In the 16th century, the state management became complicated. The grown administrative stuff demanded special buildings to host it. Under Ivan the Terrible’s rule, the clerks’ offices (dyachy izby) were placed on boyars’ courts. With the time, the Prikazes (offices) were formed: the Posolsky Prikaz (ambassadorial office), the Razryadny Prikaz (higher military and civil administration personnel), the Pomestny Prikaz (domestic office), the Streletsky Prikaz (riflemen’s office), Razboiniy Prikaz (criminal police), Yamskoy Prikaz (coachmen’s office) and others.

Offices of different Prikazy (izbas) were built eastwards from the Archangel Cathedral, on the land, which used to belong to junior son of Ivan Kalita. In the second half of the 15th century, it became state’s possession. Up to 1564-1565 all buildings remained wooden.

Under the rule of Boris Godunov in 1590-1591, a large stone U-shaped edifice with two storeys and common roof was erected on the south side of the Ivanovskaya Square instead of separate wooden buildings.

New edifice is clearly seen on the Kremlin plans of the late 16th- early 17th centuries. It occupied almost a square area with walls of around 63 metres long and around 13 metres wide.

The northern wing that spread along the Spasskaya street adjoined the east façade of the Posolsky Prikaz, which had been built earlier. The south wing was situated along the brow of the Borovitsky Hill. The inner court opened towards the altars of the Archangel Cathedral. A lane separated the transversal site of the Prikazes from the court of boyar F.I. Mstislavsly. There has survived a schematic drawing of the mid-17th century with the location of all Prikaz services in the building (il.4). Two floors hosted the Prikaz services and each Prikaz had its separate entrance from outside.

The drawings from the album of Swedish engineer Erich Palmquist who arrived in Moscow in 1674 depict the fragments of these Prikazes. Their architecture is much simpler than the one of the Posolsky Prikaz. However, the Italianizing motifs interpreted by Russian constructors are also present here, especially in the building that was close to the Posolsky Prikaz. Obviously, the drawings were made by the author, when the dismantling of the Godunov’s buildings was in process, since some of its part lacked.

By the end of the 1660s, the old Prikazes could not answer the increased demands of state administrative services, besides the buildings became strongly decrepit. As a result, some Prikazes were located in other buildings of the Kremlin and outside it.

In 1675, Tsar Alexey Mikhailovich ordered to erect new Prikazes buildings instead of the dilapidated from the south side of the Ivanovskaya Square along the brow of the Kremlin Hill. The construction was continued under Tsar Fyodor Alexeevich, who ordered in 1677 to add the second storey to the building.

Finished only in 1680, the two-storeyed stone edifice stretched for 130 metres from the Furriery Chamber that was situated at the south side of the Archgangel Cathedral towards the Spasskie Gates. Its width was around 27 metres. Judging by the survived image of this construction on the early 18th-century Kremlin panorama, it consisted of separate buildings of different height, each of which had its roof. In 1681-1683, two churches were built into this row: Churches of St Alexander Nevsky and Wonderworkers of Chernigov. Both altars were transferred from different namesake temples that had been earlier situated on the Ivanovskaya Square.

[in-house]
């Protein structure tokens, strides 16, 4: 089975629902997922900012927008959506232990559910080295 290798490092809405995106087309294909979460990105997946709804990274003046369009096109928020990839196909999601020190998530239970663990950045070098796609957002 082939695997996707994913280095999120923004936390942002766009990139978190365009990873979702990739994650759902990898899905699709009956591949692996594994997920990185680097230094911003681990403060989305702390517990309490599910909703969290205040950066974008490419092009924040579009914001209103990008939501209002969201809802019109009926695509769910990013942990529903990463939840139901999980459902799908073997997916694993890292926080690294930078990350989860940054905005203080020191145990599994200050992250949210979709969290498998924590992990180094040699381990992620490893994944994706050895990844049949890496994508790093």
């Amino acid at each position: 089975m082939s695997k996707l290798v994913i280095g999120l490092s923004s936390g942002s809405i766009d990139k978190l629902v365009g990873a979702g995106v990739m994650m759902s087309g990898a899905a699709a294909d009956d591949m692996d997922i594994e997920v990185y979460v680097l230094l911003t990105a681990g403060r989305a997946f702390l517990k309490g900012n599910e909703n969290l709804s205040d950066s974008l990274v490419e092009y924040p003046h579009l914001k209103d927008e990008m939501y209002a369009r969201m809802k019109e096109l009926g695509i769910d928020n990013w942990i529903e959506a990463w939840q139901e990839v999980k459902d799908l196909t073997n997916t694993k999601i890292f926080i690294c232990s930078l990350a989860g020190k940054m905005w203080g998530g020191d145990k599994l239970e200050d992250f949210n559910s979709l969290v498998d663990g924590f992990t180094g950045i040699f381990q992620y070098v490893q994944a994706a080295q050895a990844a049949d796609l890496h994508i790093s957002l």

The entrances to the Prikazes were from the Ivanovskaya Square. Open, far-protruding stairs with porches rose to the upper floors. By 1680, 7 buildings with 28 chambers were constructed. Later, additional site was built at an angle from the west side.

The architecture of the buildings of government agencies (Prisutstvennye mesta) was relatively simple and modest according to their business purposes. Door and window frames were decorated with plat-bands typical for the second half of the 17th century.  A chain of various-storeychambers was joint by figured intermediate band that at some parts turned into a fencing of open porches and terraces situated at the same level. The central stairs had platforms covered with low pavilions.

By the mid-18th century, the Prikazes were partially reconstructed according to the project of D. Ukhtomsky.

In 1771, the whole complex of Prikazes buildings was destroyed due to the supposed construction of new Kremlin palace after the project by V. Bazhenov. The deinstallation works were guided by architect M.F. Kazakov.

Fragment of the ‘Kremlenagrad’ Plan with the PrikazesFragment of the Moscow Plan with the 16th-century Prikazes in the KremlinFragment of the Moscow Plan with the 16th-century Prikazes in the Kremlin
Plan of the late 16th-century PrikazesBuildings of the PrikazesBuildings of the Prikazes on the Ivanovskaya Square in the late 17th century; plans, façadesSouth Panorama of the Kremlin after Prikazes Buildings were Dismantled for Further Construction of a Palace upon the Project of V. Bazhenov